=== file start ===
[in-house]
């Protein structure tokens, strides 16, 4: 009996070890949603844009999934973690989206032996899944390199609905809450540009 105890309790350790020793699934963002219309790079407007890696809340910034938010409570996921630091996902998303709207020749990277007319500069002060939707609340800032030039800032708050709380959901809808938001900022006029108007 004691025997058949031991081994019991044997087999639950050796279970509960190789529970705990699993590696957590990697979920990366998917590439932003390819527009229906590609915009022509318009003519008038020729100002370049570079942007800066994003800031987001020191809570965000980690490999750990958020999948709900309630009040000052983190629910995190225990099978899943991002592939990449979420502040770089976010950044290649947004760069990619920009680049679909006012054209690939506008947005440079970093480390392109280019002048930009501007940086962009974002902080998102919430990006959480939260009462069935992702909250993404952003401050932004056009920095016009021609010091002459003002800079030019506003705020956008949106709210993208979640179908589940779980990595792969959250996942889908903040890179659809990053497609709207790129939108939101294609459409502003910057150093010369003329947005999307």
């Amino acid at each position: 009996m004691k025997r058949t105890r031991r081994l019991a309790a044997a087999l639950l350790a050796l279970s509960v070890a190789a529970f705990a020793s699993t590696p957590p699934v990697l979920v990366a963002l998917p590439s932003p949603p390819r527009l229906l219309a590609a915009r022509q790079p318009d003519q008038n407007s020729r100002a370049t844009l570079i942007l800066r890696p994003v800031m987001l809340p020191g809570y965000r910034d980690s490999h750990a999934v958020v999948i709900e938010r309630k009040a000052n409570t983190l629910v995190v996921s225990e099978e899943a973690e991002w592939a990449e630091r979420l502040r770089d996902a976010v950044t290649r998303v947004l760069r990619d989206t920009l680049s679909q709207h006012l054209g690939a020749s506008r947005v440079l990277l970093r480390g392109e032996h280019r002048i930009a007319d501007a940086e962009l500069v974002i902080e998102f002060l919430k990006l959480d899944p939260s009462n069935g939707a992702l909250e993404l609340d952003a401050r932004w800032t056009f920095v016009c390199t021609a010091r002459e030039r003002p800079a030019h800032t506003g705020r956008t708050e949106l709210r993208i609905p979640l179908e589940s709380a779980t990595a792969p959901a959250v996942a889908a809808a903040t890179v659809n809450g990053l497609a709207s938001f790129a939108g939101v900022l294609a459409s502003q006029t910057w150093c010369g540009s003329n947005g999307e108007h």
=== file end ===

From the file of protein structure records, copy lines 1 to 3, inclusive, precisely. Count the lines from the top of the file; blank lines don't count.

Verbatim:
[in-house]
């Protein structure tokens, strides 16, 4: 009996070890949603844009999934973690989206032996899944390199609905809450540009 105890309790350790020793699934963002219309790079407007890696809340910034938010409570996921630091996902998303709207020749990277007319500069002060939707609340800032030039800032708050709380959901809808938001900022006029108007 004691025997058949031991081994019991044997087999639950050796279970509960190789529970705990699993590696957590990697979920990366998917590439932003390819527009229906590609915009022509318009003519008038020729100002370049570079942007800066994003800031987001020191809570965000980690490999750990958020999948709900309630009040000052983190629910995190225990099978899943991002592939990449979420502040770089976010950044290649947004760069990619920009680049679909006012054209690939506008947005440079970093480390392109280019002048930009501007940086962009974002902080998102919430990006959480939260009462069935992702909250993404952003401050932004056009920095016009021609010091002459003002800079030019506003705020956008949106709210993208979640179908589940779980990595792969959250996942889908903040890179659809990053497609709207790129939108939101294609459409502003910057150093010369003329947005999307």
């Amino acid at each position: 009996m004691k025997r058949t105890r031991r081994l019991a309790a044997a087999l639950l350790a050796l279970s509960v070890a190789a529970f705990a020793s699993t590696p957590p699934v990697l979920v990366a963002l998917p590439s932003p949603p390819r527009l229906l219309a590609a915009r022509q790079p318009d003519q008038n407007s020729r100002a370049t844009l570079i942007l800066r890696p994003v800031m987001l809340p020191g809570y965000r910034d980690s490999h750990a999934v958020v999948i709900e938010r309630k009040a000052n409570t983190l629910v995190v996921s225990e099978e899943a973690e991002w592939a990449e630091r979420l502040r770089d996902a976010v950044t290649r998303v947004l760069r990619d989206t920009l680049s679909q709207h006012l054209g690939a020749s506008r947005v440079l990277l970093r480390g392109e032996h280019r002048i930009a007319d501007a940086e962009l500069v974002i902080e998102f002060l919430k990006l959480d899944p939260s009462n069935g939707a992702l909250e993404l609340d952003a401050r932004w800032t056009f920095v016009c390199t021609a010091r002459e030039r003002p800079a030019h800032t506003g705020r956008t708050e949106l709210r993208i609905p979640l179908e589940s709380a779980t990595a792969p959901a959250v996942a889908a809808a903040t890179v659809n809450g990053l497609a709207s938001f790129a939108g939101v900022l294609a459409s502003q006029t910057w150093c010369g540009s003329n947005g999307e108007h």